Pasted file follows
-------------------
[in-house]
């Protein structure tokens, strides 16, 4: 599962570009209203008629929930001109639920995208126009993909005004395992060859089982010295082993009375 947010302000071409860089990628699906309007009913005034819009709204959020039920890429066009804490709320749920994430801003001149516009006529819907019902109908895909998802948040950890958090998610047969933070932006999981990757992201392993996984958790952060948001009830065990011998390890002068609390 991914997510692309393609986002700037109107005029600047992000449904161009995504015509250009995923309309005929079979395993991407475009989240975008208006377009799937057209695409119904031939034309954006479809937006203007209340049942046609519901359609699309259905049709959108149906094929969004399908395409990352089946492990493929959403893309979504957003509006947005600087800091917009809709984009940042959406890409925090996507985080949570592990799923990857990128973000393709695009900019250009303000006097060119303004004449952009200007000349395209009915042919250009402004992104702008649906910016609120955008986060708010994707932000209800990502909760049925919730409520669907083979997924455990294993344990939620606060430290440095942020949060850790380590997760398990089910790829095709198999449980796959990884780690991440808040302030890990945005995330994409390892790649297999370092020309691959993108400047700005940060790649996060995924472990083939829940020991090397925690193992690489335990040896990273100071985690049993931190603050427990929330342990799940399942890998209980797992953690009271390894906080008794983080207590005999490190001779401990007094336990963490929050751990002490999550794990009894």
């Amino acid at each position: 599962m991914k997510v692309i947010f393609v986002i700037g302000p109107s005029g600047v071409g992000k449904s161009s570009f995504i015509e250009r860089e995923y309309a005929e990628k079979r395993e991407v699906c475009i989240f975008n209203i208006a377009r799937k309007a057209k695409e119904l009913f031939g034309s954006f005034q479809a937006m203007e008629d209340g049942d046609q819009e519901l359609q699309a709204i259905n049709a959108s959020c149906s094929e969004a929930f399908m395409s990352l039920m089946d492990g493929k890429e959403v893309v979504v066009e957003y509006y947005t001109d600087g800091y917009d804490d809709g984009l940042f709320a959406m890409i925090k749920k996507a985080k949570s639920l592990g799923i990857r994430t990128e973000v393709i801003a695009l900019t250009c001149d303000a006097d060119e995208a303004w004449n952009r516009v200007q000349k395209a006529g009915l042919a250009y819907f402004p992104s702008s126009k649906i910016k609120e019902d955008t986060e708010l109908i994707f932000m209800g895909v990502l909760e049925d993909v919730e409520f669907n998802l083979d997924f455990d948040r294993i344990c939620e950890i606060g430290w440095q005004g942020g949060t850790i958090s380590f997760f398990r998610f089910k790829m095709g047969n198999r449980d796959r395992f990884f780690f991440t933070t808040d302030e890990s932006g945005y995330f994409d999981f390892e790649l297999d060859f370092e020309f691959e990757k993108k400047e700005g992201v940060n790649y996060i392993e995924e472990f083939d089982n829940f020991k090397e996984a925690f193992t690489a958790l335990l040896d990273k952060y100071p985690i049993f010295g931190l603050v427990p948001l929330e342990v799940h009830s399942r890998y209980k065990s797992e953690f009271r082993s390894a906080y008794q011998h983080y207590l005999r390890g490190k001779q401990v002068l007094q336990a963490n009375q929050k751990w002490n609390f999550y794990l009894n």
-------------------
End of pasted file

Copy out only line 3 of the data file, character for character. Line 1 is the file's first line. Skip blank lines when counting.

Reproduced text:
């Amino acid at each position: 599962m991914k997510v692309i947010f393609v986002i700037g302000p109107s005029g600047v071409g992000k449904s161009s570009f995504i015509e250009r860089e995923y309309a005929e990628k079979r395993e991407v699906c475009i989240f975008n209203i208006a377009r799937k309007a057209k695409e119904l009913f031939g034309s954006f005034q479809a937006m203007e008629d209340g049942d046609q819009e519901l359609q699309a709204i259905n049709a959108s959020c149906s094929e969004a929930f399908m395409s990352l039920m089946d492990g493929k890429e959403v893309v979504v066009e957003y509006y947005t001109d600087g800091y917009d804490d809709g984009l940042f709320a959406m890409i925090k749920k996507a985080k949570s639920l592990g799923i990857r994430t990128e973000v393709i801003a695009l900019t250009c001149d303000a006097d060119e995208a303004w004449n952009r516009v200007q000349k395209a006529g009915l042919a250009y819907f402004p992104s702008s126009k649906i910016k609120e019902d955008t986060e708010l109908i994707f932000m209800g895909v990502l909760e049925d993909v919730e409520f669907n998802l083979d997924f455990d948040r294993i344990c939620e950890i606060g430290w440095q005004g942020g949060t850790i958090s380590f997760f398990r998610f089910k790829m095709g047969n198999r449980d796959r395992f990884f780690f991440t933070t808040d302030e890990s932006g945005y995330f994409d999981f390892e790649l297999d060859f370092e020309f691959e990757k993108k400047e700005g992201v940060n790649y996060i392993e995924e472990f083939d089982n829940f020991k090397e996984a925690f193992t690489a958790l335990l040896d990273k952060y100071p985690i049993f010295g931190l603050v427990p948001l929330e342990v799940h009830s399942r890998y209980k065990s797992e953690f009271r082993s390894a906080y008794q011998h983080y207590l005999r390890g490190k001779q401990v002068l007094q336990a963490n009375q929050k751990w002490n609390f999550y794990l009894n």